26. Chocolate Chip Cookies 27. Chocolate Cupcakes 28. Peanut Butter Cups 29. Homemade Doughnuts 30. Spritz Cookies 
31. Cream Puffs 32. Apple Pie 33. Biscuits 34. Whipped Cream Frosting 35. No Bake Cheesecake
36. Cream Cheese Pound Cake 37. Chocolate Eclairs 38. Chocolate Banana Cake 39. Sugar Cookies 40. Fruit Tart

Contact Us   Privacy Policy Joyofbaking On Twitter Stephanie Jaworski+Find us on Google+

Use of materials on all pages on the domains,, the Facebook Page, @joyofbaking on Twitter, the RSS Feed, the email list the Joyofbaking1 YouTube Channel and any emails sent from are entirely at the risk of the user and their owner, iFood Media LLC will not be responsible for any damages directly or indirectly resulting from the use.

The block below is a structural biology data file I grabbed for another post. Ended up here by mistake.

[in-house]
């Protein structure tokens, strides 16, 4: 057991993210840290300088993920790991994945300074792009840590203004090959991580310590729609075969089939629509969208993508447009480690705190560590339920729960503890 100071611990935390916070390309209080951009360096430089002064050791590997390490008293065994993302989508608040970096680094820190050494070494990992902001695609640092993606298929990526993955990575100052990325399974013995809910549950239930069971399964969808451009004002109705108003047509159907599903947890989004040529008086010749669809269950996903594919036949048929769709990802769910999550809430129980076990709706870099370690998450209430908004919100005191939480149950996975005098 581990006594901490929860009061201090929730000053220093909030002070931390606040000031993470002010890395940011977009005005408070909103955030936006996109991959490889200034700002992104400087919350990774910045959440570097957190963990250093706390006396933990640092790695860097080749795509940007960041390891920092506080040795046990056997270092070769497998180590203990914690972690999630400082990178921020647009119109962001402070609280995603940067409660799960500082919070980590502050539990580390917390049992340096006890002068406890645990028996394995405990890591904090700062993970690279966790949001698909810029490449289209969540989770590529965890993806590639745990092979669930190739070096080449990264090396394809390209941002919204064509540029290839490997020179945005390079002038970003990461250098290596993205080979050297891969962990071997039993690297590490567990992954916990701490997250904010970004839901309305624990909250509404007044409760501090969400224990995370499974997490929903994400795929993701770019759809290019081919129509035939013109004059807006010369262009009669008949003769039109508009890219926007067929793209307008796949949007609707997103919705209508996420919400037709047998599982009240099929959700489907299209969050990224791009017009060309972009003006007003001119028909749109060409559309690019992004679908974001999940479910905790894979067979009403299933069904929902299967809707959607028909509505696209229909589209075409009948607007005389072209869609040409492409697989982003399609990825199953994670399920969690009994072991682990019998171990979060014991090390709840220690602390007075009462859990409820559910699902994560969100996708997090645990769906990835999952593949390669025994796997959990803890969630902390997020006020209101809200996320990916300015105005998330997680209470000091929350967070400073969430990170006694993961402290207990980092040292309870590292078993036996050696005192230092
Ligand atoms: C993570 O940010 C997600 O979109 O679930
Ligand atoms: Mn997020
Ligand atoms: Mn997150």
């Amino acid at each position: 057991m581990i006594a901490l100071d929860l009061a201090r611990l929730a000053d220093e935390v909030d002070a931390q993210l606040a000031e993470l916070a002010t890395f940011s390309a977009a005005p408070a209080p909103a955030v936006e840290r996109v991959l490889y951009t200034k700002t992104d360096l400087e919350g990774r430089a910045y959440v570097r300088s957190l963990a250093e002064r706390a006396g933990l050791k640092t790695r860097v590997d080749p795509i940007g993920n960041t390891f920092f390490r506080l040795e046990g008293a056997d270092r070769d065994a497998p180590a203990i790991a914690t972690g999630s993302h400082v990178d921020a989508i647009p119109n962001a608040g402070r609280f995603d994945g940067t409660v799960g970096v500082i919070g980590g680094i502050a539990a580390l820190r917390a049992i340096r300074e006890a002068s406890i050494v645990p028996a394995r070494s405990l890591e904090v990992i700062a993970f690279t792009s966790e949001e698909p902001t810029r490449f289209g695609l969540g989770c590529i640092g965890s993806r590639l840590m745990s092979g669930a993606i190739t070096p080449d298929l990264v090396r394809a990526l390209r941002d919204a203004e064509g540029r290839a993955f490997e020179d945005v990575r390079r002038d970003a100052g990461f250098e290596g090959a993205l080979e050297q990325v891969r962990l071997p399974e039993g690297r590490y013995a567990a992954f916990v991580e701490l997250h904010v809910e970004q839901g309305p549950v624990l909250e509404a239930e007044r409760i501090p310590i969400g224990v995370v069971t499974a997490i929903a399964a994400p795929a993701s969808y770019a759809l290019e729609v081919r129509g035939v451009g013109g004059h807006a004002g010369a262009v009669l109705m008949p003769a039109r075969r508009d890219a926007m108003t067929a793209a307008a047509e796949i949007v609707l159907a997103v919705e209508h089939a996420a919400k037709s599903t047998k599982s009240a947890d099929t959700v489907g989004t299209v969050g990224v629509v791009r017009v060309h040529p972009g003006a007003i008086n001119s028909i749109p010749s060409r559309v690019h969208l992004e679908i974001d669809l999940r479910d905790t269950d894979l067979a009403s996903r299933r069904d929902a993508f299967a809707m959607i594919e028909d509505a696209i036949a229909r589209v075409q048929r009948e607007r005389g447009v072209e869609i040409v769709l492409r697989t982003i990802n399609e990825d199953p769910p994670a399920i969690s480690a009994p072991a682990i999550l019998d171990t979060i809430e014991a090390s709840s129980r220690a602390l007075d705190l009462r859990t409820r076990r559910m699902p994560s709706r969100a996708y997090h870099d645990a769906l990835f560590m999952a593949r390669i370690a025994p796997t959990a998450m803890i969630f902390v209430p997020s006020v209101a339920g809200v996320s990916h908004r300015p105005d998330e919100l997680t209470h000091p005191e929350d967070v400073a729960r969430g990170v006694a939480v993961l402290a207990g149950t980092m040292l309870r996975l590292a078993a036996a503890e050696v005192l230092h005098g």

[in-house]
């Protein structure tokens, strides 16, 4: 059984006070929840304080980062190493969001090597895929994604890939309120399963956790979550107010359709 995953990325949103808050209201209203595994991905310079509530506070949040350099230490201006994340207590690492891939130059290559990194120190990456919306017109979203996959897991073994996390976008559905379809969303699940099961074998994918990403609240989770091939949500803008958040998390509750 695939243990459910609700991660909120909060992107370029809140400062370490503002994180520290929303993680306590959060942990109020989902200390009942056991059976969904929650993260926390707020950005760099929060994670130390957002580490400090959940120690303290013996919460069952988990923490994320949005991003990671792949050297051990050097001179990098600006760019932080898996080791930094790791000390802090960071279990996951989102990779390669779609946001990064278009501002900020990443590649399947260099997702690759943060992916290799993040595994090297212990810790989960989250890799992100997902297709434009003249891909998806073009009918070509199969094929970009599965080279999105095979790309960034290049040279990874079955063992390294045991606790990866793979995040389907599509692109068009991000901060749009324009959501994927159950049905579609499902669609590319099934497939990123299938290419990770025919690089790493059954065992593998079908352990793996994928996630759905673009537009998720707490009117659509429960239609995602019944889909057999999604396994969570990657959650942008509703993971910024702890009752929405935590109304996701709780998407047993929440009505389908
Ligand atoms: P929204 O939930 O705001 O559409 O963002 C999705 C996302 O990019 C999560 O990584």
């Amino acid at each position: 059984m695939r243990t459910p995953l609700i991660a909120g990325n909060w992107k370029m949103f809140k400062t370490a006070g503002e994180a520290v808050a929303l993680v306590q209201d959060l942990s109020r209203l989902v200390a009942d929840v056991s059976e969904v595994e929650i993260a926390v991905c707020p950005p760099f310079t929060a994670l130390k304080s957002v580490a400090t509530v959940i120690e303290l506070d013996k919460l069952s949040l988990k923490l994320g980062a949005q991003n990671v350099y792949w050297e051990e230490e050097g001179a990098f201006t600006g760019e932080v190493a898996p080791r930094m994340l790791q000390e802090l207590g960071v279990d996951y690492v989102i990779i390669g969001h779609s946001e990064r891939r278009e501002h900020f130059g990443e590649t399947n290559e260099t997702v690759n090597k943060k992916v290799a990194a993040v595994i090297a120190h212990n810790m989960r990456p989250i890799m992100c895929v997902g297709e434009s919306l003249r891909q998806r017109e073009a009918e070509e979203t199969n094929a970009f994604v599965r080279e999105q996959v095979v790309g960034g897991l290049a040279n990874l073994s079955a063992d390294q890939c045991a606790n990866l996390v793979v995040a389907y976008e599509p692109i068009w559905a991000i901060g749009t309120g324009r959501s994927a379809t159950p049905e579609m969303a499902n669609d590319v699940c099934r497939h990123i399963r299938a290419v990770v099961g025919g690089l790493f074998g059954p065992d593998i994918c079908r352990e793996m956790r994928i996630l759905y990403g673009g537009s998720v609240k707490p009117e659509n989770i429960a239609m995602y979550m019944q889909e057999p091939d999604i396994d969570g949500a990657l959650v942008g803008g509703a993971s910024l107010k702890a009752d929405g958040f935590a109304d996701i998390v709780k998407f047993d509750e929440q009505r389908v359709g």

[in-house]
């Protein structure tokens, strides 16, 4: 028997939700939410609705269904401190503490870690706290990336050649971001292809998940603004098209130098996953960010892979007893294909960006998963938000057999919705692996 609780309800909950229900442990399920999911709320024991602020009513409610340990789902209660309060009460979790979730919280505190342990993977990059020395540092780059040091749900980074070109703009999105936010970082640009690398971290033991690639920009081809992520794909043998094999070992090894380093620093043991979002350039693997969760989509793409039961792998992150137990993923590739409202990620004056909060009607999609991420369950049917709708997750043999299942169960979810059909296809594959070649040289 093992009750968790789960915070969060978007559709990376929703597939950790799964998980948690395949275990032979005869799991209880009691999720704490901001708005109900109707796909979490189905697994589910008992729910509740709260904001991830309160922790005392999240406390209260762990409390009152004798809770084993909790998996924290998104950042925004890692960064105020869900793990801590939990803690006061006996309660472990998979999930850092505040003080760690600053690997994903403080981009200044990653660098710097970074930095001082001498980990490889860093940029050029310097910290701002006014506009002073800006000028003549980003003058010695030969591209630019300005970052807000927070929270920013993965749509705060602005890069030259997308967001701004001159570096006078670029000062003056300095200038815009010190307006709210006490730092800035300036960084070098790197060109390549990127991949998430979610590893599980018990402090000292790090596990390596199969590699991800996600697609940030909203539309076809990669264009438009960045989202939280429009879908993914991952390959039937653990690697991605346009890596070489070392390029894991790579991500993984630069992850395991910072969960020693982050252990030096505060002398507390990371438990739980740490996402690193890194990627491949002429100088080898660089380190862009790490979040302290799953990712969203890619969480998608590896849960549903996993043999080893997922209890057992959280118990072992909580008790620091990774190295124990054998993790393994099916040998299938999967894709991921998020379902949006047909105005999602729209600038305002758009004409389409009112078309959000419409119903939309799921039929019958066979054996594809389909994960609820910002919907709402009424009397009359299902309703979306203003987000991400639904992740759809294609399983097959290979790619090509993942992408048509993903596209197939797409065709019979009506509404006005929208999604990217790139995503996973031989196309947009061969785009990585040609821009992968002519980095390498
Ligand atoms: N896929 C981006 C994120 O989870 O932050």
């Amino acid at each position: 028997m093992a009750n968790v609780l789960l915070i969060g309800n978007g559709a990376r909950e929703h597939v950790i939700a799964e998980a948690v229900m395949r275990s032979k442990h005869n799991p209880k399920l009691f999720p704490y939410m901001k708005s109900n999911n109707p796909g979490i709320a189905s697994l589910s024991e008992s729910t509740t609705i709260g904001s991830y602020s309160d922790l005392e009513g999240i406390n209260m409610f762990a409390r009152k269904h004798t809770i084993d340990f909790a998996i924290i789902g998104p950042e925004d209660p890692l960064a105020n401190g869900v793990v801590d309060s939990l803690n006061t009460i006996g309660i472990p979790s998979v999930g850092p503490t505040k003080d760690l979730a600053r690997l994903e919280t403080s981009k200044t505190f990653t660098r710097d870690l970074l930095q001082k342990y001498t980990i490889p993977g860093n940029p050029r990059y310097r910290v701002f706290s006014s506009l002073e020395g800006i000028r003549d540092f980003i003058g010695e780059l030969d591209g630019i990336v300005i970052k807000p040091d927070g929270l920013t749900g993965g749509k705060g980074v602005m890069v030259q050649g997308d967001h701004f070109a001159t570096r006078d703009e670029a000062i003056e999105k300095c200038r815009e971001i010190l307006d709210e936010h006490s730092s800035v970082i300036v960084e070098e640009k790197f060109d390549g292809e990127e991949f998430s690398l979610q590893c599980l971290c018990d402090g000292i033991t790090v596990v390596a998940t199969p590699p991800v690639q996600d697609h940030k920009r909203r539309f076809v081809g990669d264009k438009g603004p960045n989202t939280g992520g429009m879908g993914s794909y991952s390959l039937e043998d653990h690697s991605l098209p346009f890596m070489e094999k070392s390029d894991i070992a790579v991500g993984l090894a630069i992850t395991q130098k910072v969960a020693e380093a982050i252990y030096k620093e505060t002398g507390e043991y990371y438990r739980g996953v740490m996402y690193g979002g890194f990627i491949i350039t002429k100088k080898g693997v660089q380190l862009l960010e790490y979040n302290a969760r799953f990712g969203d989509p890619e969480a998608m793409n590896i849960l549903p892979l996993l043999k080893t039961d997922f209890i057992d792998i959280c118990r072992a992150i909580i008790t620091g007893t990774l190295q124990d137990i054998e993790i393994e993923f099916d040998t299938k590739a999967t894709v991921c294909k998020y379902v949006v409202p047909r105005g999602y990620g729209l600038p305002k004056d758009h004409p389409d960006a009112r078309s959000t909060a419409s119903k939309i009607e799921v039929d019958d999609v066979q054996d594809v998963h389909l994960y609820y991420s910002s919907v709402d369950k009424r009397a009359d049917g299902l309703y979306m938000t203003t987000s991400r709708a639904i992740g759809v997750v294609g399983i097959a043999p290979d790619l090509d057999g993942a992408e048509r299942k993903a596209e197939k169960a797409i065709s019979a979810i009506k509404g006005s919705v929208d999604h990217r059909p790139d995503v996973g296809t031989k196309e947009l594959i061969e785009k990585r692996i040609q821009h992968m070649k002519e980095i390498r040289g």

References cited may include a link to purchase the referenced book on receives a commission on any purchases resulting from these links.

This website and the contents are not endorsed or sponsored by the owner of the "Joy of Cooking" series of books or its publisher Simon & Schuster, Inc. and is not related to the  "Joy the Baker" books and website. Video icons by Asher.

Content in any form may not be copied or used without written permission of Stephanie Jaworski,  Students and non profit educators may use content without permission with proper credit. 

A baking resource on the Internet since 1997

Copyright  1997 to 2014 iFood Media LLC